What did our ancestors sound like, and how will our great-grandchildren talk to each other? Linguists used to spend a lifetime working on answering these questions, but now a computer can do it for them in just a few days.
The new computer program can trace back ancient languages, or proto-languages, from 7.000 years ago. Because there are no records of these tongues, the computer spots trends in changing words and then reverses them to go back in time.
Linguists have been doing this for ages, but the logics and statistics they use, are actually perfect working material for computers. That’s why scientists at the University of California, Berkeley, now created this ‘time machine’. They tested it on Austronesian languages, spoken in South-East Asia, and found an 85 percent match with what linguists thought to be the Proto-Austronesian language.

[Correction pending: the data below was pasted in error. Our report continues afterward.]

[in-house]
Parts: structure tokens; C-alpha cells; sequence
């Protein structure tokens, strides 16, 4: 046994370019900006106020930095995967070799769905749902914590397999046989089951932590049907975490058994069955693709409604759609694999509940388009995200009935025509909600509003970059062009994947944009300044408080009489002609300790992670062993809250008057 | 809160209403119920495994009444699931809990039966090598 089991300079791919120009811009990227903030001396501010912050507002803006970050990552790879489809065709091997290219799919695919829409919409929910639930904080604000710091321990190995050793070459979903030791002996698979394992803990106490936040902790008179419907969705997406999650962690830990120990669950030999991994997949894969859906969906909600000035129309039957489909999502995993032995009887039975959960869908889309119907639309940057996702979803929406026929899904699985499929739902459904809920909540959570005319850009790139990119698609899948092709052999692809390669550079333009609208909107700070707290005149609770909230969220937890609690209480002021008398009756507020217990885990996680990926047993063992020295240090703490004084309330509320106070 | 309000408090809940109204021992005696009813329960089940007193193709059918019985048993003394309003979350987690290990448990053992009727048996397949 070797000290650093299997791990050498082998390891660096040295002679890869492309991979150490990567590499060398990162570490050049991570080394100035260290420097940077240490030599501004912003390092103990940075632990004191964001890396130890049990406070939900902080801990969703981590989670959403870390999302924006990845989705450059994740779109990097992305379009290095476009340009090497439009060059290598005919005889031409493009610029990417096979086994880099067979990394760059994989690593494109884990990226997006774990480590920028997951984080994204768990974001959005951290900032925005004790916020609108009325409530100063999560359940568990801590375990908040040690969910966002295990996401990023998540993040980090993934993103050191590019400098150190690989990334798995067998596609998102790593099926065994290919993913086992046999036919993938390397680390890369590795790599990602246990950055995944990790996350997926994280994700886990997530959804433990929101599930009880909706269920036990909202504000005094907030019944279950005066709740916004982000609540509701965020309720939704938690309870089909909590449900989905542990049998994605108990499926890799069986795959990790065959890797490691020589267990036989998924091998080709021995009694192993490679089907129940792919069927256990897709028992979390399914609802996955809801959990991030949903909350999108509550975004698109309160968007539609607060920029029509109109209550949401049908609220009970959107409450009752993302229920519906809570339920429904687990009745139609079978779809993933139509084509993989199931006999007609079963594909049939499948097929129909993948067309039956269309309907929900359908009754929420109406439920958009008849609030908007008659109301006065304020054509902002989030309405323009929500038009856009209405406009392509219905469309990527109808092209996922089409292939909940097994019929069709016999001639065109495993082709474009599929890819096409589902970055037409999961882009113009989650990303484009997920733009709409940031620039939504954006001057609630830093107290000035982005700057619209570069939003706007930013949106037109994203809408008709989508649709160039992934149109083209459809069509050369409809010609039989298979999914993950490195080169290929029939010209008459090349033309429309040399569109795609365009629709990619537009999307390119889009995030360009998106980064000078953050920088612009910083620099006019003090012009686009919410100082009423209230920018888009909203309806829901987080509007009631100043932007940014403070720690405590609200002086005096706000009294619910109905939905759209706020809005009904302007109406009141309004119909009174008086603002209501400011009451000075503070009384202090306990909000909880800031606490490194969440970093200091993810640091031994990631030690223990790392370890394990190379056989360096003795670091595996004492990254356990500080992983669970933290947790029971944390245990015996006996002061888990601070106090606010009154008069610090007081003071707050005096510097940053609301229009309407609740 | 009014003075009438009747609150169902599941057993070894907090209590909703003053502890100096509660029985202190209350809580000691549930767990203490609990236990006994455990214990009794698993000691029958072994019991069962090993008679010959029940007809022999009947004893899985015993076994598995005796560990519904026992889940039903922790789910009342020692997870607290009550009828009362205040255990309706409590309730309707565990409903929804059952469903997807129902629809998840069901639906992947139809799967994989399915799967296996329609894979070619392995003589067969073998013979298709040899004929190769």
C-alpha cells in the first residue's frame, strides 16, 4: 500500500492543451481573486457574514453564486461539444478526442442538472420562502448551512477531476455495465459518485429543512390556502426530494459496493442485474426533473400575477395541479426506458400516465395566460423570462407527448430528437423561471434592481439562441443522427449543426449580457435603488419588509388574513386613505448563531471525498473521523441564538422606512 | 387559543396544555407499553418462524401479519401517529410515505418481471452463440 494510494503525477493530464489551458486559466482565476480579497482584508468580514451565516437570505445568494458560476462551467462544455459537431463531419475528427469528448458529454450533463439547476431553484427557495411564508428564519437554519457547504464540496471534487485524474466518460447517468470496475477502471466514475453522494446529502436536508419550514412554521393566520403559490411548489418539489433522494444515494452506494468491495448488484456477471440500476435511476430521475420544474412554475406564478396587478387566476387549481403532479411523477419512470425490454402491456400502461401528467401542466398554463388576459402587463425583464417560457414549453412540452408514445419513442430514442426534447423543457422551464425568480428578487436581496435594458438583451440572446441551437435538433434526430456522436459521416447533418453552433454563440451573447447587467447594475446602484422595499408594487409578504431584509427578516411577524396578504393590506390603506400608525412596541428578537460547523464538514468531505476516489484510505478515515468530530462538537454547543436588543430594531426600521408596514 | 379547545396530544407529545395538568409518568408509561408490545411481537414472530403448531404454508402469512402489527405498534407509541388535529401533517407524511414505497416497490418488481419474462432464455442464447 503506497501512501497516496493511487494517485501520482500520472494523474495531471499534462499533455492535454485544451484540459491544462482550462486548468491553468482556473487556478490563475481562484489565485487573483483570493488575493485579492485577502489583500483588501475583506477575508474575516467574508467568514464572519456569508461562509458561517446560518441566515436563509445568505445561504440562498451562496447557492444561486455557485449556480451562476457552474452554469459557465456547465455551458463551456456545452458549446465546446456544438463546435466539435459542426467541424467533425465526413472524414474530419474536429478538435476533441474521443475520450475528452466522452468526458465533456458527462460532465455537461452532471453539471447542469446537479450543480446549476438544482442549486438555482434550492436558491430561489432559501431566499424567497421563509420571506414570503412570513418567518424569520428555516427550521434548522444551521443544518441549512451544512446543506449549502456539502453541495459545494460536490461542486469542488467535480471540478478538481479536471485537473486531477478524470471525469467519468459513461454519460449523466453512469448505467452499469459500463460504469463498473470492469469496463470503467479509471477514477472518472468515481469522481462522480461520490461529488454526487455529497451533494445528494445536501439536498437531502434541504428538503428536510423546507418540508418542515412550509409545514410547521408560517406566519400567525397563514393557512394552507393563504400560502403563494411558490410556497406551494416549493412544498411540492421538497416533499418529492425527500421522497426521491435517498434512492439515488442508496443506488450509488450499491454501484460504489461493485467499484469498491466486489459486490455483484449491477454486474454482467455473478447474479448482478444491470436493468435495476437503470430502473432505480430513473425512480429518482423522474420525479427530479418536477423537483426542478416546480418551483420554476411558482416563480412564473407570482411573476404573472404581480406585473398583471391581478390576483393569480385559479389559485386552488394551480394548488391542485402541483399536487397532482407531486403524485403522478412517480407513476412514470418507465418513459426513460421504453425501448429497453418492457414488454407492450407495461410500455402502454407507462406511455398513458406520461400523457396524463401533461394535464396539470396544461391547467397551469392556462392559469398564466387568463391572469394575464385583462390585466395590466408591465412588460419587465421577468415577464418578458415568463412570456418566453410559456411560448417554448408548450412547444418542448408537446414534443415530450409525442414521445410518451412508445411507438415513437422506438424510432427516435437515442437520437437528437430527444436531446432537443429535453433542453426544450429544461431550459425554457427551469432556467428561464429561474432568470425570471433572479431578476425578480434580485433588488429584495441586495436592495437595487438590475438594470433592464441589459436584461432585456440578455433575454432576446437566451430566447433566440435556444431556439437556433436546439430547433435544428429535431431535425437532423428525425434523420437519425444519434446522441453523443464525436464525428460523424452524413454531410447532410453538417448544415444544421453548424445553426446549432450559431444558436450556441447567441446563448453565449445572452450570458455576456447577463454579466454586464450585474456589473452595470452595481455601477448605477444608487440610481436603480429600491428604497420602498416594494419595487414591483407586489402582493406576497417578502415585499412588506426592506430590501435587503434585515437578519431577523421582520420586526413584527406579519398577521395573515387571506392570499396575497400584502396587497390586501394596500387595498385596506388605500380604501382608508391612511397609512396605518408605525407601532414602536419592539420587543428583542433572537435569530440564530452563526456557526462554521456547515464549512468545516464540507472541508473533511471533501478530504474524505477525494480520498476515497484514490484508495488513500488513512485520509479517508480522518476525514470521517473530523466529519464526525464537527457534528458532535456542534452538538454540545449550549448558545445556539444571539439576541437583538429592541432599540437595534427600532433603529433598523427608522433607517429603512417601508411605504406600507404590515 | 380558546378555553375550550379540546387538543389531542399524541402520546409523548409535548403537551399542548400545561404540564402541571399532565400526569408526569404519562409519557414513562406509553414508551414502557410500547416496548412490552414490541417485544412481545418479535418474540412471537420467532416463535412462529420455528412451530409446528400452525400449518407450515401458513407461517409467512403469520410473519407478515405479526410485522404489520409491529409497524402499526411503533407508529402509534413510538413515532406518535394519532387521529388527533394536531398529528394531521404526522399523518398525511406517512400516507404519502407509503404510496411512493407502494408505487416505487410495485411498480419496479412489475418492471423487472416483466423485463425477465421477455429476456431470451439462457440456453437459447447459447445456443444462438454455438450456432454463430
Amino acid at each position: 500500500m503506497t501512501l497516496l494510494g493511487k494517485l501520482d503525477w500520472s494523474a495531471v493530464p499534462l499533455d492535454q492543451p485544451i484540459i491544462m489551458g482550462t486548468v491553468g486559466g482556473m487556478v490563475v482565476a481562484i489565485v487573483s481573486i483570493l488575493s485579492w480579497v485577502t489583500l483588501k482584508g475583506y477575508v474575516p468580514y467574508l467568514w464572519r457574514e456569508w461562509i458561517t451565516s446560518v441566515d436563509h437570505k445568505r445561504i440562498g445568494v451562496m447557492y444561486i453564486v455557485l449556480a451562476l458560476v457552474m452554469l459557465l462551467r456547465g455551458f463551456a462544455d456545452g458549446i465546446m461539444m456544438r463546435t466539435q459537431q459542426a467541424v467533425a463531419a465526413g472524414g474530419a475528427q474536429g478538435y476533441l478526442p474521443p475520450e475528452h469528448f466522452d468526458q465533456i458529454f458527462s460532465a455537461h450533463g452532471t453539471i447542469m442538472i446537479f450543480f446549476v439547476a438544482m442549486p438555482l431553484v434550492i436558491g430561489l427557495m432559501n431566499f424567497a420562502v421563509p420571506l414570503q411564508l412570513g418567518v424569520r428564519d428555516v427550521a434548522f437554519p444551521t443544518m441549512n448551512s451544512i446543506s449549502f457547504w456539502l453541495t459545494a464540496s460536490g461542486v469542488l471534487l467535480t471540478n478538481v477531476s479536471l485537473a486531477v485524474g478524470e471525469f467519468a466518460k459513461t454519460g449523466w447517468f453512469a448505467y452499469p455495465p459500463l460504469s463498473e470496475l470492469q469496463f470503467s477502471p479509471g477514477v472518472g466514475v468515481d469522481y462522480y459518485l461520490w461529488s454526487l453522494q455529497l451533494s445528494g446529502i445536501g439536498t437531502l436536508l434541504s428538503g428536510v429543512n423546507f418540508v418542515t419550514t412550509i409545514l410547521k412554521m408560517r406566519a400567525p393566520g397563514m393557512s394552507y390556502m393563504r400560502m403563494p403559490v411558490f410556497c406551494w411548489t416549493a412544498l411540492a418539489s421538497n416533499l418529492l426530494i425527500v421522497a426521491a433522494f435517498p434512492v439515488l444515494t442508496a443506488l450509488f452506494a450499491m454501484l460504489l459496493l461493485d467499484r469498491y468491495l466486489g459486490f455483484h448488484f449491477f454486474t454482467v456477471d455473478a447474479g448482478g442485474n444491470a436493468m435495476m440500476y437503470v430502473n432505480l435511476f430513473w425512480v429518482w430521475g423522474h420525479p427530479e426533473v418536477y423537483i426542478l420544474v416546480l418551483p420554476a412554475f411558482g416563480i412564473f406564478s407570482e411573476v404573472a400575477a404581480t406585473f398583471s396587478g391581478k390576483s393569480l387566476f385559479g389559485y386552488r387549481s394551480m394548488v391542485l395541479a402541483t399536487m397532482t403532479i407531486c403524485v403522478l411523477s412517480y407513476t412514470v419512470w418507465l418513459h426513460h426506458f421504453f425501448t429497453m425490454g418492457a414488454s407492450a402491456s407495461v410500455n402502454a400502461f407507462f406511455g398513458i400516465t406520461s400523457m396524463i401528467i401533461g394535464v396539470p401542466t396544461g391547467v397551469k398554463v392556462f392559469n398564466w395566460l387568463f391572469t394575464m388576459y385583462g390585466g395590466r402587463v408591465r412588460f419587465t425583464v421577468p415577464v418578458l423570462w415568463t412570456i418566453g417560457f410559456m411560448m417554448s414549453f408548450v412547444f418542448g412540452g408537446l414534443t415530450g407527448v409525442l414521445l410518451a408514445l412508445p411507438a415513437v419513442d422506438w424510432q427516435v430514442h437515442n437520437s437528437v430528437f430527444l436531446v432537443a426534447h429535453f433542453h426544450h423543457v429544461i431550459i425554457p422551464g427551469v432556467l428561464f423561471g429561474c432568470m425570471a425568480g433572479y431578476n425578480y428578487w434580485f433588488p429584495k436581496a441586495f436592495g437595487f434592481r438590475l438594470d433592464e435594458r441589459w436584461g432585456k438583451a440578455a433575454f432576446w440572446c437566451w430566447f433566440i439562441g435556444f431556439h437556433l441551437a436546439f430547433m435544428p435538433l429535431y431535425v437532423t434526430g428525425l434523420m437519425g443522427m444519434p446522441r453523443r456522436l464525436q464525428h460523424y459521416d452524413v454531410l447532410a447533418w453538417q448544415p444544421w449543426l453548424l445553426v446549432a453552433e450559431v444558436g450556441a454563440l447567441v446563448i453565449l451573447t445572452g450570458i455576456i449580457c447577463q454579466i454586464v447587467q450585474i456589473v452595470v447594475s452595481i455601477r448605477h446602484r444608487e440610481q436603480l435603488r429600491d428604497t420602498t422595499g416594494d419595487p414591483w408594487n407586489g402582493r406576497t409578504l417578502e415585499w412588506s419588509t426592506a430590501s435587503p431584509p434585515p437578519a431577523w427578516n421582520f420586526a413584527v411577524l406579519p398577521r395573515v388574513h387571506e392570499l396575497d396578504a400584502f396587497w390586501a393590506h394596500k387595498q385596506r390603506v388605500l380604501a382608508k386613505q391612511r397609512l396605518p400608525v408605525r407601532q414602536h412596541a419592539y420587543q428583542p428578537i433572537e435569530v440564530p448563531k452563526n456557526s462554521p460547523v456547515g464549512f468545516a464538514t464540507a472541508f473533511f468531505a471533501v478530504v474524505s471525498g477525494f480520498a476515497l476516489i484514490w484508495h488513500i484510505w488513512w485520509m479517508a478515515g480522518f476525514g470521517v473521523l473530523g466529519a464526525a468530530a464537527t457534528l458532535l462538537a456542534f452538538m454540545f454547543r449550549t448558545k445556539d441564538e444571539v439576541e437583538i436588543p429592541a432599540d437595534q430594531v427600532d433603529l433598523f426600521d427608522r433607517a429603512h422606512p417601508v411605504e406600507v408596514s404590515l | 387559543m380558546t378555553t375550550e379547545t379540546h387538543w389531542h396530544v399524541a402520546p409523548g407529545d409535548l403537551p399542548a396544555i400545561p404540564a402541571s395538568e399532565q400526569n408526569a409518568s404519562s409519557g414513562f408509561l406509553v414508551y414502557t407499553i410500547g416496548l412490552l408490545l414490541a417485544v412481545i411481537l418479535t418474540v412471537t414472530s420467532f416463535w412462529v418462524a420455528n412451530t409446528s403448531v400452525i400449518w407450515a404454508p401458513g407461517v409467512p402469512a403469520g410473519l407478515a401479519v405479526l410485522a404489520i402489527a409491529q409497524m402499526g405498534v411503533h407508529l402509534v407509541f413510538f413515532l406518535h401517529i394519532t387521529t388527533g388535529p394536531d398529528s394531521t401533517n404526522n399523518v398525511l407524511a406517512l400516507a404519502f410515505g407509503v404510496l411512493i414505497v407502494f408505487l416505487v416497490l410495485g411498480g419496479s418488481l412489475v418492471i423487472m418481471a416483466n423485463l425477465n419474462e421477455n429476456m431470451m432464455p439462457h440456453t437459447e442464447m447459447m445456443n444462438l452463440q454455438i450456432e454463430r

And that’s not all the new tool can do. By figuring out the rules to which languages have been evolving until now, it could also be possible to construct languages of the future, the scientists say. But the help of real linguists is still required, to reach maximum accuracy.
Bouchard-Côté A, Hall D, Griffiths TL, & Klein D (2013). Automated reconstruction of ancient languages using probabilistic models of sound change. Proceedings of the National Academy of Sciences of the United States of America PMID: 23401532
language reconstruction, proto languages